Baroness Thatcher’s son paid handsomely to promote murderous dictatorship

Mark Thatcher meeting with Djusebayev and the grandson of President Kulibayev

Nazarbayev has been accused of running a corrupt country where criticising him is a criminal offence. Kazakhstan’s leader since 1991, he has now effectively been made president for life.

Previous elections have been strongly criticised for widespread intimidation and fraud and opposition leaders have been murdered.

Sunday Times | Aug 10, 2008

Mark Thatcher ‘paid to promote despot’

by Daniel Foggo

Sir Mark Thatcher used his mother’s name to help secure a deal worth up to £300,000 a year promoting an oil company connected to the despotic regime in the central Asian country of Kazakhstan.

In return for the cash, Thatcher was expected to use his influence to enhance the image of Nursultan Nazarbayev, the country’s president, according to one of those involved in the agreement.

Thatcher met the Kazakh president in May 2004 bearing a letter from Baroness Thatcher which expressed support for his government. The next day the son of the former prime minister signed a deal with a company, Ar-Oil, which was owned by a member of Nazarbayev’s extended family.

According to a source involved in the deal, it was understood that in return for quarterly payments of $150,000 (£75,000), Thatcher would use his influence and family name to promote not only Ar-Oil’s interests abroad, but those of the Kazakh regime in general.

Thatcher, 54, said last night that the money paid was less than half that amount and that his “consultancy” did not include representing the Kazakh government.

Thatcher has been accused in the past of trading on his mother’s name and reputation, something that he has always denied.

Nazarbayev has been accused of running a corrupt country where criticising him is a criminal offence. Kazakhstan’s leader since 1991, he has now effectively been made president for life.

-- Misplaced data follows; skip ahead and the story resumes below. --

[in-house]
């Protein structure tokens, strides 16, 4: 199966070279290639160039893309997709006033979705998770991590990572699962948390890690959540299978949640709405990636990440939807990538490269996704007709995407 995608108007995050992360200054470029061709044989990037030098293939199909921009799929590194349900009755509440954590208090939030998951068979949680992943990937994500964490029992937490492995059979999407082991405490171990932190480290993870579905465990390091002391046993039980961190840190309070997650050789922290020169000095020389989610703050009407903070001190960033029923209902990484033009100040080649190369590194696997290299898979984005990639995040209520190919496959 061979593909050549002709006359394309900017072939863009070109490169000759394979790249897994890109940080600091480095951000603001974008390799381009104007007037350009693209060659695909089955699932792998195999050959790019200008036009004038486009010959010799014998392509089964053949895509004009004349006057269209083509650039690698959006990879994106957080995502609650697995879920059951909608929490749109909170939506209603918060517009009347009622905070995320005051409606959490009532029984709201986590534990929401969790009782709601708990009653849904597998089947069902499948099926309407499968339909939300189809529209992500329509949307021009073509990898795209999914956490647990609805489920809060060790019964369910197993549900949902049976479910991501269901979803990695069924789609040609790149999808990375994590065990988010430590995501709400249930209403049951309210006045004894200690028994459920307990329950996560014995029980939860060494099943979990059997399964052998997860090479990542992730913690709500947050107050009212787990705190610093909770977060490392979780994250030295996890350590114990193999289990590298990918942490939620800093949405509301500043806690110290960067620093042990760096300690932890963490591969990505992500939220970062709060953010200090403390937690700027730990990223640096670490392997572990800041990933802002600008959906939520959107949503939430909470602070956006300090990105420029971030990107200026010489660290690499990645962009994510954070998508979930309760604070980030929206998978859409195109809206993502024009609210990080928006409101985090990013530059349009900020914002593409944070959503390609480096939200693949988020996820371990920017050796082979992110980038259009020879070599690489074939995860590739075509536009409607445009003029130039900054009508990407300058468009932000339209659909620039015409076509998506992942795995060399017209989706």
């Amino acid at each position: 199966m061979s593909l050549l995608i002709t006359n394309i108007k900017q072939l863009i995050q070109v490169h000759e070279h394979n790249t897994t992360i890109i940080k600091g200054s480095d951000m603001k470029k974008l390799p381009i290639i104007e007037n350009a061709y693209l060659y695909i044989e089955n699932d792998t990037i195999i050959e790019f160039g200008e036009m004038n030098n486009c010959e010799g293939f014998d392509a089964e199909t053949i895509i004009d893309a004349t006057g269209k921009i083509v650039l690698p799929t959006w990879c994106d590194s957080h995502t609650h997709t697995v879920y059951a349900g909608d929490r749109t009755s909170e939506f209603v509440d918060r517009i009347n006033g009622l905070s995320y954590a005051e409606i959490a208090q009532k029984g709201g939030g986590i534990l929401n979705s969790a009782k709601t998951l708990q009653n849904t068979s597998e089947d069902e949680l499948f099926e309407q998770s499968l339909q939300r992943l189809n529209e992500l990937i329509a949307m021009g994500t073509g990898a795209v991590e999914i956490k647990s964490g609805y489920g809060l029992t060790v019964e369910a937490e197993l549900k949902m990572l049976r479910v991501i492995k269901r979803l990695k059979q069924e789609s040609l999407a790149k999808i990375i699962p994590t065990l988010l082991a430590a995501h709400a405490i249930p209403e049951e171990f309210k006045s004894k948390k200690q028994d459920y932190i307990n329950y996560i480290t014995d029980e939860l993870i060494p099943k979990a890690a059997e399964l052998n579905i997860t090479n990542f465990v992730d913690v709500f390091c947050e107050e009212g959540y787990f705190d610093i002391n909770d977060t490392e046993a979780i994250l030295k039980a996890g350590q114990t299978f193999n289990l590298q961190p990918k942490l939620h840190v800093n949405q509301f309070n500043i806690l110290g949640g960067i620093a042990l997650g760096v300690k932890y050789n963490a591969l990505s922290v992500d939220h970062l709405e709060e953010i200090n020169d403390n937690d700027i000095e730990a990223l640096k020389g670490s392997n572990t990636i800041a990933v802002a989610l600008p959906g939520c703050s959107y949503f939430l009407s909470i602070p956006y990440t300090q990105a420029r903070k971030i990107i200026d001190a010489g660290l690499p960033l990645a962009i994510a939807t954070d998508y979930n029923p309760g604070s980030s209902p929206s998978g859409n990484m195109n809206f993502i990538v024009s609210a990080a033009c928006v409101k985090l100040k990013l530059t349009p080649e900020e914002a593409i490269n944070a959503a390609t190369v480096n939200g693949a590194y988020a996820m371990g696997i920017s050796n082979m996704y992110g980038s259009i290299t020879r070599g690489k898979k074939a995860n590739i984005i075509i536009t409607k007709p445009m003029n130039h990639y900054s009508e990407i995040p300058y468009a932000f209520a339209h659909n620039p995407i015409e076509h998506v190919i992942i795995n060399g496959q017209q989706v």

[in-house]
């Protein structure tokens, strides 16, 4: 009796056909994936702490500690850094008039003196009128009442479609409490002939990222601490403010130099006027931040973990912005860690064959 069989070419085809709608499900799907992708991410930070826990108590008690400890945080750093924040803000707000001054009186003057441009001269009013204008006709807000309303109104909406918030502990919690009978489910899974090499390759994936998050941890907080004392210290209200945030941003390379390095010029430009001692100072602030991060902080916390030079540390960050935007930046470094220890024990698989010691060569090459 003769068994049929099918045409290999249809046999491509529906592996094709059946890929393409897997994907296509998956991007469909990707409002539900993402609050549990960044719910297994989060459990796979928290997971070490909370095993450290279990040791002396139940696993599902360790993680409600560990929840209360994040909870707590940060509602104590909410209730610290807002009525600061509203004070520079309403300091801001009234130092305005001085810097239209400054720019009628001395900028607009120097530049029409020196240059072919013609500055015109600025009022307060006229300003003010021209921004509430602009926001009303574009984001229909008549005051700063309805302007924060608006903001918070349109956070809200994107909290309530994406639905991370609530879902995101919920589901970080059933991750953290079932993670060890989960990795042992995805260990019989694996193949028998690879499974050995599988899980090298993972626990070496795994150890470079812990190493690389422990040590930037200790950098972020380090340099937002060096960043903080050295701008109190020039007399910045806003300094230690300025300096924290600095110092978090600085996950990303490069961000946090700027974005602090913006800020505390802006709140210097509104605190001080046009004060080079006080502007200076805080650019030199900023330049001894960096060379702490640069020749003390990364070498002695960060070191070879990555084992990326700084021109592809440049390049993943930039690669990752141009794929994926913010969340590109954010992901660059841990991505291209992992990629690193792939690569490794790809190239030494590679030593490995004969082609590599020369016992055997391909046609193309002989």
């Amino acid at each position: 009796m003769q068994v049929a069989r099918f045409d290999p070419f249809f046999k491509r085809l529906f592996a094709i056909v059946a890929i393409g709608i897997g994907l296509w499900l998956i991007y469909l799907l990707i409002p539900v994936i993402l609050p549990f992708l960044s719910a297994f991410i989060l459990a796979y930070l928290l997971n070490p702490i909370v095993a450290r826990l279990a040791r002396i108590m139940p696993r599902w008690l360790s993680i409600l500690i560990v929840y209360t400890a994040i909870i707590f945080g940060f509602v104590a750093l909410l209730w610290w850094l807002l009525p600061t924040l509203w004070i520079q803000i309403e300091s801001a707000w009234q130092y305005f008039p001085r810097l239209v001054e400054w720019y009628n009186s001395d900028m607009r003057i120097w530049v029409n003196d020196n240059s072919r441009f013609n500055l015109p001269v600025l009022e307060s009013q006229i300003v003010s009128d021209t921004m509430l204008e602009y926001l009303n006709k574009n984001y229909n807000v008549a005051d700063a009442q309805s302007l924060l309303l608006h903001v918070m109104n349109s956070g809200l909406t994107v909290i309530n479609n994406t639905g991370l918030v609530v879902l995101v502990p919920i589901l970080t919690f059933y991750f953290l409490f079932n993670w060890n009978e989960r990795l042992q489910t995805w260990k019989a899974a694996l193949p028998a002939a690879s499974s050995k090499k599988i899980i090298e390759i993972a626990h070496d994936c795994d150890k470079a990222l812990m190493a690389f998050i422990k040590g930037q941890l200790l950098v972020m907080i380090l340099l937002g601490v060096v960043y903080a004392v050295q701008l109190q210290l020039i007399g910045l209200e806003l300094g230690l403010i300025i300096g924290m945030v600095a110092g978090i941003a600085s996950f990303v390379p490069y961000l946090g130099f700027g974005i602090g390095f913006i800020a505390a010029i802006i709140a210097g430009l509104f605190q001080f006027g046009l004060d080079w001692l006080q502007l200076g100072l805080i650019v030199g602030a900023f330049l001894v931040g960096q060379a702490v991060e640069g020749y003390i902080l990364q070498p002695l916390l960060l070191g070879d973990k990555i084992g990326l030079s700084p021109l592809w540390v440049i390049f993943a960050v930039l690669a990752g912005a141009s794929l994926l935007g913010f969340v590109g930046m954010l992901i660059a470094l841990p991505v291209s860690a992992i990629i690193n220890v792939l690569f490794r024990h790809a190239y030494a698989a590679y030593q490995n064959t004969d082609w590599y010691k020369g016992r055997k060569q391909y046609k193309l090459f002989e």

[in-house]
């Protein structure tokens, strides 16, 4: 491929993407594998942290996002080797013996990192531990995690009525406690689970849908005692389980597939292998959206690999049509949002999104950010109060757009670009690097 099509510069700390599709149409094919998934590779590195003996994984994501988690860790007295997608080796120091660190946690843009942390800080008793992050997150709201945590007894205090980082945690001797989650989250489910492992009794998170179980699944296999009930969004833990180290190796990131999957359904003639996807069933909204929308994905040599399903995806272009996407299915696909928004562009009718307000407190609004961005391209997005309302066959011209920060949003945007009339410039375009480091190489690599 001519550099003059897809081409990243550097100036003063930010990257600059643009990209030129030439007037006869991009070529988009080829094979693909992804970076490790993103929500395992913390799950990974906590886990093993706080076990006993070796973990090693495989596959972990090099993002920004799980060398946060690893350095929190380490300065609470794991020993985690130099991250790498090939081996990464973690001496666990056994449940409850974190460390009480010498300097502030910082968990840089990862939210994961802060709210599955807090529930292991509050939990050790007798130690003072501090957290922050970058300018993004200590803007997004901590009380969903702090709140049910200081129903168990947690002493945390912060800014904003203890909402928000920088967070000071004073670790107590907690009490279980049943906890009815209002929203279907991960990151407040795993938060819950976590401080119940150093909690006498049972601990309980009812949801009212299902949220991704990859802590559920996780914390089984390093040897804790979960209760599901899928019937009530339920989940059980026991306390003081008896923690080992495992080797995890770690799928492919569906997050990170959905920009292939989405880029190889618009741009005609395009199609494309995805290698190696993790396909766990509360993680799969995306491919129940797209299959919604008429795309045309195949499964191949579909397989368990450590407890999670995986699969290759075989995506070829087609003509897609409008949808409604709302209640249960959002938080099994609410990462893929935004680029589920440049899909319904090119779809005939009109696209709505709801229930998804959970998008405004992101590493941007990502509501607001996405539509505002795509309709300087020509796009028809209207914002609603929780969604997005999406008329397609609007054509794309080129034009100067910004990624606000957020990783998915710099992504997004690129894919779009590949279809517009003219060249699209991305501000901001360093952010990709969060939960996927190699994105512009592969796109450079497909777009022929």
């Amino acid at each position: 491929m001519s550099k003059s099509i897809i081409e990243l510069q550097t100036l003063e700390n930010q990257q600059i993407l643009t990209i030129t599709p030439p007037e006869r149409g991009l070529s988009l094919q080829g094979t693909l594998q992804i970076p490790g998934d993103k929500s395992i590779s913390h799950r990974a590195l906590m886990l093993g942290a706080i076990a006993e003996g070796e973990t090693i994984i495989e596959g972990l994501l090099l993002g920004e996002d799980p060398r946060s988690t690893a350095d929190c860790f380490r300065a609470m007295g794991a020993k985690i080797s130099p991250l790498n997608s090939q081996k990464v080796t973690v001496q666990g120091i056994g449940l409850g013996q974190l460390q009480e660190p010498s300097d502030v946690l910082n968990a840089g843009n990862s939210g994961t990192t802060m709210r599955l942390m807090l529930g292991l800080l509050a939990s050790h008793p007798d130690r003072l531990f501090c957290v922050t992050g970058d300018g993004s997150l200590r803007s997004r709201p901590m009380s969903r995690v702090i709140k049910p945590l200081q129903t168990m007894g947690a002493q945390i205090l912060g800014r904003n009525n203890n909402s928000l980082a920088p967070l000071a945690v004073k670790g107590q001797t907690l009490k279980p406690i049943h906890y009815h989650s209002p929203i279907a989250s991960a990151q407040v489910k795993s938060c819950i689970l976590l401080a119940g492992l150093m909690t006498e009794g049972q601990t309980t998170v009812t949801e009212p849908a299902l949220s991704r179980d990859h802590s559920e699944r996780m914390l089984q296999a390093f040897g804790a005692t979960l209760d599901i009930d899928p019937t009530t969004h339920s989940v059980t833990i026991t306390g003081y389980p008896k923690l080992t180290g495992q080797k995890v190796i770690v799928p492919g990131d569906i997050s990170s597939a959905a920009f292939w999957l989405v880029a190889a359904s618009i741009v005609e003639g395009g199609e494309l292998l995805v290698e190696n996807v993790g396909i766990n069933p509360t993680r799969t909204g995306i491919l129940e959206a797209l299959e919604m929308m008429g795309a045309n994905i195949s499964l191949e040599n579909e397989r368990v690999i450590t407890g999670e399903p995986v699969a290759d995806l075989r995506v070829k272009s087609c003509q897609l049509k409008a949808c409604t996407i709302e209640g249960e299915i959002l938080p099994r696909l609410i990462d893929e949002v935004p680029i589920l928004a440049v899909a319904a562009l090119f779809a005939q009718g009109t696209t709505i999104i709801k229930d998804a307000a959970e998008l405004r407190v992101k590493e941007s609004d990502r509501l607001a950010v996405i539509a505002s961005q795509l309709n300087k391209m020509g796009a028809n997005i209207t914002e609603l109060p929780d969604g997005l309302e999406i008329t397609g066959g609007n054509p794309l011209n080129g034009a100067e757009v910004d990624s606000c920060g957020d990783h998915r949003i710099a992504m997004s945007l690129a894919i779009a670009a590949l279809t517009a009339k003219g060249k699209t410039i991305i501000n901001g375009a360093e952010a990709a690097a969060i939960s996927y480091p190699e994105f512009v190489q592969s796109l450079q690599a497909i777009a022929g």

Previous elections have been strongly criticised for widespread intimidation and fraud and opposition leaders have been murdered. Nazarbayev’s family controls much of the country’s wealth through a network of companies.

Thatcher met the dictator at a meeting in May 2004 which was attended by Yerzhan Dosmukhamedov, an adviser to the president’s son-in-law, Timur Kulibayev, whose father Askar was the leading shareholder in Ar-Oil. It is not known whether he retains his stake.

Dosmukhamedov said: “Mark Thatcher stated to Nazarbayev that his family, his mother and himself would be delighted to help him with his image internationally.

“No money was discussed with Nazarbayev, as it would not have been considered ‘elegant’, but the next day Thatcher agreed a deal with Ar-Oil and the first payment of $150,000 was made to his account in New York.

“The money was for him to represent not just the company, but also the country. It was to keep him sweet.”

The deal was signed in Kulibayev’s office in the Kazakh city of Almaty, before a celebratory meal in Thatcher’s honour at the Bellagio restaurant.